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Is Canopy Growth Stock (TSX:WEED) Now a Buy?

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The pullback in the share prices of cannabis stocks has investors who missed the big rallies in the past year wondering if this is finally the right moment to start buying small positions in some of the top pot stocks in the sector.

Let’s take a look at Canopy Growth (TSX:WEED)(NYSE:CGC) to see if it deserves to be on your buy list.

Stock price

Canopy Growth trades at $26 per share and has a market capitalization of $9 billion. That’s a lot cheaper than the $70 investors paid for the stock in early October last year and again in late April after the rally that occurred in the the first part of 2019.

Since then, however, the trend has pretty much been downward and Canopy Growth now trades at lows not seen since early 2017.

What’s going on?

The mood in the cannabis market is much different today than it was at the opening of the Canadian recreational pot market a year ago.

Investors bought into the hype ahead of the launch of legal marijuana sales to recreational users, sending stocks such as Canopy Growth to crazy levels, but the high quickly wore off amid supply issues, distribution problems, and pricing that has kept demand robust in the black market.

The sector tanked through the second half of October and continued to fall through the first three weeks of December last year. This coincided with a broad-based pullback in equity markets, which likely made the sell-off worse.

Bargain hunters sensed an opportunity and started picking up Canopy Growth below $40 and sent the stock back above $60 per share by the end of January. Another bout of profit-taking briefly hit the sector as reports started to emerge that some marijuana companies and their executives were not following the rules.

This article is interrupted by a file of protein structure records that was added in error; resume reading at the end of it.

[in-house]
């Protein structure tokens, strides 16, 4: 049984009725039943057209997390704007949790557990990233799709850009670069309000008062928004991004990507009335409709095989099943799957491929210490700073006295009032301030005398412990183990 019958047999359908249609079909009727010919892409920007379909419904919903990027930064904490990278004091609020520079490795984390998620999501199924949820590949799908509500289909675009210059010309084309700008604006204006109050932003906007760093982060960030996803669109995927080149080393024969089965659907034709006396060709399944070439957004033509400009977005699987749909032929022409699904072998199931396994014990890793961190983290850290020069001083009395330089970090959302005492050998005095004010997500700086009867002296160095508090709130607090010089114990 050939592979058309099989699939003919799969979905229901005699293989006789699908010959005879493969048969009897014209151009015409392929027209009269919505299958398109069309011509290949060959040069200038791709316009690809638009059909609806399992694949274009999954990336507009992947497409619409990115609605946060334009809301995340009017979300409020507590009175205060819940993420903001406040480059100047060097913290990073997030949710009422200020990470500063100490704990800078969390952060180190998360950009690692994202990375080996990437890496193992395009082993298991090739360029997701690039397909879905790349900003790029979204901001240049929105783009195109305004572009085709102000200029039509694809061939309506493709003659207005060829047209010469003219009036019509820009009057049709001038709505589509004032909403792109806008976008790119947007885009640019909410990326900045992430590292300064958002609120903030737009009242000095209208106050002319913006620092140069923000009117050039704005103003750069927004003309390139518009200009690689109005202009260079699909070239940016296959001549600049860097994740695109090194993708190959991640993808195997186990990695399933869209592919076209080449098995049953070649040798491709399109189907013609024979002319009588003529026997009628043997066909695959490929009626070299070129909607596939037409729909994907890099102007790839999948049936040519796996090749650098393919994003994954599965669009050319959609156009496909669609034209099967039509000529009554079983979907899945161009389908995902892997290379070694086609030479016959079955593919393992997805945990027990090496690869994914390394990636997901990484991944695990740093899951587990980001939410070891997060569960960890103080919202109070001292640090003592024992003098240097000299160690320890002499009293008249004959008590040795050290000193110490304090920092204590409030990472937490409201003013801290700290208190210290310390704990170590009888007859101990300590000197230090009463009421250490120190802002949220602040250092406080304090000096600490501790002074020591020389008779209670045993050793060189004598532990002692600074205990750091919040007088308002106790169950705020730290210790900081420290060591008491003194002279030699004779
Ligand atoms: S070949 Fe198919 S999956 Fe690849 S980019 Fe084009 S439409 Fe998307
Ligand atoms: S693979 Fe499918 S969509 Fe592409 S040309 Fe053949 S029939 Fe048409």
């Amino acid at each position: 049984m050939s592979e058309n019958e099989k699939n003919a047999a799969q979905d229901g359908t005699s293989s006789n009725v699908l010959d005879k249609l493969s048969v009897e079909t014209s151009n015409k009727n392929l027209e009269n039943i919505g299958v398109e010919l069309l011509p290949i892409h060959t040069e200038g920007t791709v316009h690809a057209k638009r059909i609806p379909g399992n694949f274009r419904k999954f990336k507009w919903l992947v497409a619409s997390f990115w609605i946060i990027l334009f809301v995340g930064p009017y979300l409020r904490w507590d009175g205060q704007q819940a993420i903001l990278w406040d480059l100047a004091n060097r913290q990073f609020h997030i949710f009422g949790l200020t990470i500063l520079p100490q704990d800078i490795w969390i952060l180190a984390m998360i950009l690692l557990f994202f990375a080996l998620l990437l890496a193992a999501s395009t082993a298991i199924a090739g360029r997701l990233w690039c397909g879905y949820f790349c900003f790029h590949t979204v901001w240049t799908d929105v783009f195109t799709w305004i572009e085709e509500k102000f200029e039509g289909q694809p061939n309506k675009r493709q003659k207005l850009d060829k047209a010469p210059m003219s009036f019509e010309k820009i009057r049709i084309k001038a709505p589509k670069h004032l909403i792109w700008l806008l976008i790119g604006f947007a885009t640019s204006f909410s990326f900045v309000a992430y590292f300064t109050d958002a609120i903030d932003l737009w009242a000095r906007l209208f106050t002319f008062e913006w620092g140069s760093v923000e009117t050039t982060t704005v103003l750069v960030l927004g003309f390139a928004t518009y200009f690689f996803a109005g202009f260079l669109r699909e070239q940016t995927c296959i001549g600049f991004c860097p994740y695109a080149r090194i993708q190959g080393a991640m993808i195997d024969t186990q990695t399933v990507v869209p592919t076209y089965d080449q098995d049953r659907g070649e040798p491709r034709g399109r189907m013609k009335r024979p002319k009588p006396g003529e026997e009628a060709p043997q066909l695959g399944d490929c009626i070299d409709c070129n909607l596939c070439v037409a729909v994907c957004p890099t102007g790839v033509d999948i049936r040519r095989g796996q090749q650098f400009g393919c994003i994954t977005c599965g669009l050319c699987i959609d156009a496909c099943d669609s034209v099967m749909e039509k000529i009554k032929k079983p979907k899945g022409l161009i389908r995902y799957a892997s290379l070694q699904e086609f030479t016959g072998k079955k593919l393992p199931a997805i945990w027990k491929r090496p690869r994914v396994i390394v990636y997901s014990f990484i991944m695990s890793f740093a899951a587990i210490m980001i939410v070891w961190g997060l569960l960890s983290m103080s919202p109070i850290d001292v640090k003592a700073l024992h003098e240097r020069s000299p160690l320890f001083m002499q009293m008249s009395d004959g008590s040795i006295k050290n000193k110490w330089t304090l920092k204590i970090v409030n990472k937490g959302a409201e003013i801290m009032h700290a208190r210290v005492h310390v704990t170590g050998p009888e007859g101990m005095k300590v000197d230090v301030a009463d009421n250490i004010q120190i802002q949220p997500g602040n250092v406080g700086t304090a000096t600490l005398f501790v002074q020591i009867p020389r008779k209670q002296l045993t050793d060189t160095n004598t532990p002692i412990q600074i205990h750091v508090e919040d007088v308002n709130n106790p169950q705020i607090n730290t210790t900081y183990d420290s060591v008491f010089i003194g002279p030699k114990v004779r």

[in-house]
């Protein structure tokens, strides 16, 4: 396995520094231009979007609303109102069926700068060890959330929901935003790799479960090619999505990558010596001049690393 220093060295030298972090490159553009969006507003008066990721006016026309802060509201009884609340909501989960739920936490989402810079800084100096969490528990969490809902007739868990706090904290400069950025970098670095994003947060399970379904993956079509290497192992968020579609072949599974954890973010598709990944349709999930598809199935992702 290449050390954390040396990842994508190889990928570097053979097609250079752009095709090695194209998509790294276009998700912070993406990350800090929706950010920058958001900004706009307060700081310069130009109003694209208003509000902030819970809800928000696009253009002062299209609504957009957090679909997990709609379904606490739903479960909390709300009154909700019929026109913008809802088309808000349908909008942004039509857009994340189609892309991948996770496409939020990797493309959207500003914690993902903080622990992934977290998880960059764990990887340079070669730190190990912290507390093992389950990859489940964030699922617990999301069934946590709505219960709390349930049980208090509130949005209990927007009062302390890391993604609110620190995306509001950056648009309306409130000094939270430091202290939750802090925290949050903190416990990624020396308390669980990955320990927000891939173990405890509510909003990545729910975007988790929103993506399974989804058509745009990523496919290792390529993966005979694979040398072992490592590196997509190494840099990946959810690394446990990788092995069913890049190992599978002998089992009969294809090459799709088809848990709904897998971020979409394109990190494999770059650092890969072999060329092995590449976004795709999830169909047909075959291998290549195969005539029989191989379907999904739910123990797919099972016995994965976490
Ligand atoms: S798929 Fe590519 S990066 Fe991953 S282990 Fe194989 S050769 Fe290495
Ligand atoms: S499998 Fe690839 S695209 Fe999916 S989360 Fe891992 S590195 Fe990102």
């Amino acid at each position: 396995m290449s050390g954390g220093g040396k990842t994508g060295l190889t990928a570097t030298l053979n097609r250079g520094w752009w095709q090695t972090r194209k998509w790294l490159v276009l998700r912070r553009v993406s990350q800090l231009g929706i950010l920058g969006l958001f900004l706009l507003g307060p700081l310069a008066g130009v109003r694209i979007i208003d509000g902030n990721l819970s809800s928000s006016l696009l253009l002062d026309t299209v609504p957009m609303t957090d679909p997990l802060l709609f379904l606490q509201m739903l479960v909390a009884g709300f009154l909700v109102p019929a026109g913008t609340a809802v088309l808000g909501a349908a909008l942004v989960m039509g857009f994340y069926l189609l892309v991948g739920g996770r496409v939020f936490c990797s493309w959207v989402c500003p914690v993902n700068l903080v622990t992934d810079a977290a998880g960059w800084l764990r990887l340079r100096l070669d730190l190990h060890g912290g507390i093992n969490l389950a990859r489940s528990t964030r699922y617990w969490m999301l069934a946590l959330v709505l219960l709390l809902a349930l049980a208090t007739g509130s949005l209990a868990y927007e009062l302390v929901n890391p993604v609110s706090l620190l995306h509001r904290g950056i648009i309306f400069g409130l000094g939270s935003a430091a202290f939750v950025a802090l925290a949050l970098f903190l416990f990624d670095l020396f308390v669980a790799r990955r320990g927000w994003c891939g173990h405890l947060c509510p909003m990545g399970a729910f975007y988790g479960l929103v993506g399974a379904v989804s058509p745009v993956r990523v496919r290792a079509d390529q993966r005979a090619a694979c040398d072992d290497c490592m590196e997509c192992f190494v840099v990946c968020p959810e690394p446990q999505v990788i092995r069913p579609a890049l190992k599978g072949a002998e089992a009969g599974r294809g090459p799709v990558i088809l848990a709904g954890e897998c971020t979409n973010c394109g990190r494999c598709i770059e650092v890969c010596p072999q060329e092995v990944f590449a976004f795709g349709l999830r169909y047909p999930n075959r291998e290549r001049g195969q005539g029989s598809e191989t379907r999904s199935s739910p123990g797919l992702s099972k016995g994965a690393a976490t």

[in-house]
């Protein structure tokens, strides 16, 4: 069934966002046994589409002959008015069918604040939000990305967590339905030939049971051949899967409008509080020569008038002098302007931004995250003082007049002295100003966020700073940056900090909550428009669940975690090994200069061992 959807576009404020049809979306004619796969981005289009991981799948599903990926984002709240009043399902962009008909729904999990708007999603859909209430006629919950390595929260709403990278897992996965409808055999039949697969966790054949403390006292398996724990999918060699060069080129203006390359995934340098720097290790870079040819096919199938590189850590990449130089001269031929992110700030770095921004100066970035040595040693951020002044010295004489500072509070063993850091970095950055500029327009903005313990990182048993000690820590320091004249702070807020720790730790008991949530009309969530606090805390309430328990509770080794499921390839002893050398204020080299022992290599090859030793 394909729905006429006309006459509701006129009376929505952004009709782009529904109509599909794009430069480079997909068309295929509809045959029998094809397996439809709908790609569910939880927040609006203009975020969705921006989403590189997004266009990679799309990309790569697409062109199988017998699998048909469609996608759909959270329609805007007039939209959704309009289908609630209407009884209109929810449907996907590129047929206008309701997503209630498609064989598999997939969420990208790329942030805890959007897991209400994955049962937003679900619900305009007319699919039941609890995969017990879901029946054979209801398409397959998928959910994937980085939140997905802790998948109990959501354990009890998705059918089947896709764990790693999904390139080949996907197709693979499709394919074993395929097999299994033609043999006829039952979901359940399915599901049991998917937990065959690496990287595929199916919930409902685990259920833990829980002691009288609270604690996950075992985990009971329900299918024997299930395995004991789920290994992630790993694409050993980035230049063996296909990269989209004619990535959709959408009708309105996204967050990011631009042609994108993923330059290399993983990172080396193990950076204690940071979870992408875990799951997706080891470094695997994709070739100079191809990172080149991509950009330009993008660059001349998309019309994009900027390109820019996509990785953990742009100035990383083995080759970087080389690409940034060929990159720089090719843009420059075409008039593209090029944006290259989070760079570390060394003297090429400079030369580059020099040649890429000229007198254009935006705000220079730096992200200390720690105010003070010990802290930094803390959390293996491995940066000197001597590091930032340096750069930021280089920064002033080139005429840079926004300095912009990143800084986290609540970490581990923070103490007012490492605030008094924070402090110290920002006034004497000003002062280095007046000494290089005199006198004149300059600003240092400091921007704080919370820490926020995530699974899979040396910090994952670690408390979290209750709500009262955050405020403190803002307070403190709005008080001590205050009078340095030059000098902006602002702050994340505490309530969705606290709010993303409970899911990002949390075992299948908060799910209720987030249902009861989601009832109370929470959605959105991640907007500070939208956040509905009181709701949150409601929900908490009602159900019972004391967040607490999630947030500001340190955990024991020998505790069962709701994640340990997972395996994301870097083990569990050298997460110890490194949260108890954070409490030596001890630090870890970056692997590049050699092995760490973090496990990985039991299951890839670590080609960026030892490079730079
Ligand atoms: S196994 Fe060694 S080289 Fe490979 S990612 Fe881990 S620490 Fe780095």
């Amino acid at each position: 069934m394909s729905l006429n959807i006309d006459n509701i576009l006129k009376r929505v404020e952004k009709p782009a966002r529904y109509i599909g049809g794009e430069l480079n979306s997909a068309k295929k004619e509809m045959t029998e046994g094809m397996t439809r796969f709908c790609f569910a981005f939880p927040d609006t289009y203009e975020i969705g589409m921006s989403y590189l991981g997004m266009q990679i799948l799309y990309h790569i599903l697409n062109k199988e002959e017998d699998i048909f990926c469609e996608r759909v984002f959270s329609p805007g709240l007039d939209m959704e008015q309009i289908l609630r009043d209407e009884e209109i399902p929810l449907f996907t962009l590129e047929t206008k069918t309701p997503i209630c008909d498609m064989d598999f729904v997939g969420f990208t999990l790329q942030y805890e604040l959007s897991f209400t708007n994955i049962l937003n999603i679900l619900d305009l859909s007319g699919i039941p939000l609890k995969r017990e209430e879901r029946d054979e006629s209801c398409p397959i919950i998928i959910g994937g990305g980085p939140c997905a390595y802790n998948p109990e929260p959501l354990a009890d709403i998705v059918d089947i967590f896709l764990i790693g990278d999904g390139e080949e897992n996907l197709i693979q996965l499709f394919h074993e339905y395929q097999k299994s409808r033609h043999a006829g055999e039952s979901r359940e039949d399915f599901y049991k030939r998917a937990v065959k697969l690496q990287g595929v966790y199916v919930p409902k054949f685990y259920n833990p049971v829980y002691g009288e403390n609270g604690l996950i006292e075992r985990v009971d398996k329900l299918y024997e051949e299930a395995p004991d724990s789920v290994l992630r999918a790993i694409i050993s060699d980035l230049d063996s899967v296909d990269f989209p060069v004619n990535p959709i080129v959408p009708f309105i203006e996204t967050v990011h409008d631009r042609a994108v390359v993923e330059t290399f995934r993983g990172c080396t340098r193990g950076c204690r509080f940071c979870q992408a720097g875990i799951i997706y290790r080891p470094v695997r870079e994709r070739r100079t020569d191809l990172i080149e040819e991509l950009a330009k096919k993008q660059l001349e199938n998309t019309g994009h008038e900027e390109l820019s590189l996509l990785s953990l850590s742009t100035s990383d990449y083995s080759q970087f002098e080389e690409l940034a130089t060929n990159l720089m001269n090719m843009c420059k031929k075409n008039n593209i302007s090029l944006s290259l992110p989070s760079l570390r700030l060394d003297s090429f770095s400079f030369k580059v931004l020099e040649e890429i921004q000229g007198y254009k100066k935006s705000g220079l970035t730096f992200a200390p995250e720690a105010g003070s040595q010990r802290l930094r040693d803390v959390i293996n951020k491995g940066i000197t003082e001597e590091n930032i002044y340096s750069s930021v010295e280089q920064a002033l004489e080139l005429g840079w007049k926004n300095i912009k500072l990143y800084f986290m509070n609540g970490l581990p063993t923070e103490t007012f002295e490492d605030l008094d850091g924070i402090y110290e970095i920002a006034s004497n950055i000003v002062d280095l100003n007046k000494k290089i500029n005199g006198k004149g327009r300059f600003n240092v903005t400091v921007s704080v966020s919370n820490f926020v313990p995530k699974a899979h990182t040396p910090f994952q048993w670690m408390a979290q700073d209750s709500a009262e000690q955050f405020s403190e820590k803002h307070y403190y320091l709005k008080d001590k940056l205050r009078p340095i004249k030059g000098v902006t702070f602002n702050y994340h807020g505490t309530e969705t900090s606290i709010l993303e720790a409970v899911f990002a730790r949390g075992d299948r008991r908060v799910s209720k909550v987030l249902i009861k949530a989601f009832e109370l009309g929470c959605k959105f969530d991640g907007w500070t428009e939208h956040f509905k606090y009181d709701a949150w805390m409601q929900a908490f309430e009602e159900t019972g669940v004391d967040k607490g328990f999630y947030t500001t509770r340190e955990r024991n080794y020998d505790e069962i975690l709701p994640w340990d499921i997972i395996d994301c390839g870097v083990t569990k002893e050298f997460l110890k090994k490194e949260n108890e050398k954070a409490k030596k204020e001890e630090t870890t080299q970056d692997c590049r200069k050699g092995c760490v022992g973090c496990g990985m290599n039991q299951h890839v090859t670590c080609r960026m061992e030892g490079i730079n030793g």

That lasted a few weeks before the next rally took the industry toward new highs, and Canopy Growth rode the wave to a market capitalization of more than $20 billion.

A focus on profits?

Valuations got out of hand and with the industry about six months into the recreational market, it started to become evident to investors that losses were not going to be a short-term event at most of the top players. In fact, spending to build scale as fast as possible in many jurisdictions and across several product lines continued at a crazy pace and the lack of profits began to cause concern.

Canopy Growth’s founder, chairman, and CEO, Bruce Linton, lost his job in early July after major shareholder Constellation Brands decided it was time for a change of leadership. Reports suggest the firm, which invested $5 billion in August 2018 to take a 38% stake in Canopy Growth, lost patience with the size of the losses.

Canopy Growth just announced that its new chairman will be the chief financial officer of Constellation Brands.

Should you buy Canopy Growth now?

Canopy Growth is a leader in the recreational and medical marijuana market in Canada and is positioned well to take a good chunk of the emerging medical marijuana opportunities in Europe, and potentially the U.S.

Canada is nearing the launch of its edibles market and the drinks component could be a big winner for the company. Constellation Brands is a global beer, wine, and spirits giant and the opportunity to market cannabis-infused drinks could drive revenue well beyond the levels targeted for the sale of cannabis products to smokers.

The stock still appears expensive based on its annualized revenue and lack of a clear path to profits, so I wouldn’t load up on Canopy Growth today.

However, investors who have a bullish long-term view of the cannabis sector might want to start nibbling on further weakness. Ongoing volatility should be expected, but there could be decent upside for those who can ride out the growing pains.

This article represents the opinion of the writer, who may disagree with the “official” recommendation position of a Motley Fool premium service or advisor. We’re Motley! Questioning an investing thesis — even one of our own — helps us all think critically about investing and make decisions that help us become smarter, happier, and richer, so we sometimes publish articles that may not be in line with recommendations, rankings or other content.

Fool contributor Andrew Walker has no position in any stock mentioned.

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